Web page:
1. As a bit of a history buff, we stopped by pretty much every sight along the coast. I like the cratered landscape of Ponte du Hoc because it actually gives you a sense of the devastation of the battles fought there. That being said, I’m glad the beach are popular vacation destinations for families; it’s good to see the region has developed and moved on.

      2. Christina, we also visited Pointe du Hoc in a prior visit; I still remember the sight of a young mother pushing her baby in a carriage, juxtaposed with the craters.

        I agree that it’s nice that the region is developing and remembering what happened there. During our visit, we saw a large group of schoolchildren excitedly running out to Omaha Beach to go land-sailing.

    1. Carol, I think it’s an important place to see. This was actually my fourth trip to Normandy, but the only time I was there for D-Day anniversary commemorations. If you can time your visit around those events in early June, I highly recommend it, as they make the history come alive.

  2. I remember the night of D-day, before they all landed. I’m not sure where the English and Canadian armies left from., but the Americans left from Weymouth Bay where I lived.One day the beaches were covered in barbed wire and thousands of khaki camouflaged vehicles, the next day it was empty.. No-one told me where they had gone !
    I lay awake on the night of the sixth, hearing the Armada flying across the channel on and on for hours. I thought Hitler had come for us, I only discovered they were ours a few years ago, reading the history of D-day. I was six then…

    1. Valerie, wow! It’s incredible to hear you recount your memories of the days leading up to D-Day; thank you for sharing what you recollect. I can’t imagine how frightening it was to be there at that time, especially as a child.

      Have you ever been to Normandy during D-Day anniversary commemorations?

    1. Suzanne & Pierre, I’ve been to the American, British and Canadian beaches at Normandy, and some of the cemeteries, but haven’t yet seen the German cemetery. War is terrible regardless of the side one is fighting on. I’m curious what that cemetery was like. Did it seem as though people were still coming to place flowers on their loved ones’ graves there today?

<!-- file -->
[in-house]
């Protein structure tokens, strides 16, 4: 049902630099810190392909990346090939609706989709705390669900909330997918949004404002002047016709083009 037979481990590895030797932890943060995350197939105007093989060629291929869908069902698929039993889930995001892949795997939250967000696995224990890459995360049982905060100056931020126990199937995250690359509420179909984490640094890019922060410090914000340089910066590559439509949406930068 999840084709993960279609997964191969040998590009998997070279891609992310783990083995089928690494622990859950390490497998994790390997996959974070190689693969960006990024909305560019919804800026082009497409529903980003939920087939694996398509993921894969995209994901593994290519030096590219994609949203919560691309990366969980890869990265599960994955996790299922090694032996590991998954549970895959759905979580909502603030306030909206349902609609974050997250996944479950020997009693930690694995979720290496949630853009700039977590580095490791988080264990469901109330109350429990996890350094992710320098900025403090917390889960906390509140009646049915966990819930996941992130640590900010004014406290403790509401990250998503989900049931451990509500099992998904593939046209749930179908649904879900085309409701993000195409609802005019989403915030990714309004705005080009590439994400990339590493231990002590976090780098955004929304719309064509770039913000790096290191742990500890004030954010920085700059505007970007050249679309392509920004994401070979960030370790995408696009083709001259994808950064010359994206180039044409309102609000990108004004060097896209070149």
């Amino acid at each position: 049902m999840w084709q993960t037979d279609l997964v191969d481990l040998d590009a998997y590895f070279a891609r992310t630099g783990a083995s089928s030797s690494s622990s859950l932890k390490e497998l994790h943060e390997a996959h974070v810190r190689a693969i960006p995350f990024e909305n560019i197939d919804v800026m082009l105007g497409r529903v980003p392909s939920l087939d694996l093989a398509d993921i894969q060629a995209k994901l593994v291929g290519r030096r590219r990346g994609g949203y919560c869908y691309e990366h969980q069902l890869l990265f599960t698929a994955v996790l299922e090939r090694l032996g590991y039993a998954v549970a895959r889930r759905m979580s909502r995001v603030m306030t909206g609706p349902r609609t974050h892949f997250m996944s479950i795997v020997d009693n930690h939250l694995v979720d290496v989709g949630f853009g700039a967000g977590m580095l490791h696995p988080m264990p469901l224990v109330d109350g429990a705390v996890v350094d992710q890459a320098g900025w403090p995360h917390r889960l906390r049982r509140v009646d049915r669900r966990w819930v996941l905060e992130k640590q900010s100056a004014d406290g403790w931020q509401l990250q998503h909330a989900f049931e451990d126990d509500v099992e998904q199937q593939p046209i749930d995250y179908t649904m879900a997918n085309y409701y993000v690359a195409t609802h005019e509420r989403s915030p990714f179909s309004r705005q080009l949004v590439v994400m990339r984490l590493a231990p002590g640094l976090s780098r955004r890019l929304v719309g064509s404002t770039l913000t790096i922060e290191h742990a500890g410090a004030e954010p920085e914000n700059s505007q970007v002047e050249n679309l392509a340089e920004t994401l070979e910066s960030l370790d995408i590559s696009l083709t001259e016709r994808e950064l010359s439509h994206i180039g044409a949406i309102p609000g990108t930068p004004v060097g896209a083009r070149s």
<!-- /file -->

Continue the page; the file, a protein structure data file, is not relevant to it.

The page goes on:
1. Thank you so much, Tina. It is important to remember…

      I’d actually intended to share some thoughts about the day, as well as jot down a few anecdotes from some of the veterans we’d met, but unfortunately the internet connection in France didn’t allow it. Our B&B had a restrictive data plan that wouldn’t let us upload but a few pictures. Perhaps it was most fitting to let the pictures do all the talking. :)

  3. I always thought it would be nice to visit that part of Normandy, especially on June 6th. Your post gave me an opportunity to visit virtually. Your pictures are very nice.

    1. Thank you, Gerard, for your kind compliment about the images I captured that day. Here’s hoping you’ll be able to make it there some day in person. Next year is the 70th anniversary, so I suspect they’ll have even more events planned!

    1. Megan, thank you.

      I remember seeing the 50th anniversary ceremonies on TV, and it’s hard to believe that nearly 20 years have since passed. I also pondered how the ceremonies will change in coming years, as less and less veterans are able to come. We met two veterans at the commemorative events – one 91 and the other 99 – and they were still ‘sharp as a tack.’ They talked about liking to dance the Charleston, and having seen Louis Armstrong perform. It was quite an honor to meet them.

    1. Thank you, Ruth. I took that third image of Omaha Beach, one of the American landing beaches. The re-enactor was all alone as he strolled the beach. I wondered what he was thinking, and if he was merely a local or someone with a personal tie to D-Day.

    1. It seems our travels are mirroring each other. :) Will you be staying somewhere in the area, or just visiting for a day? We also loved visiting Mont St. Michel two years ago. Think it’s about 2 hours from Bayeux, which is a hub for visiting the D-Day sites.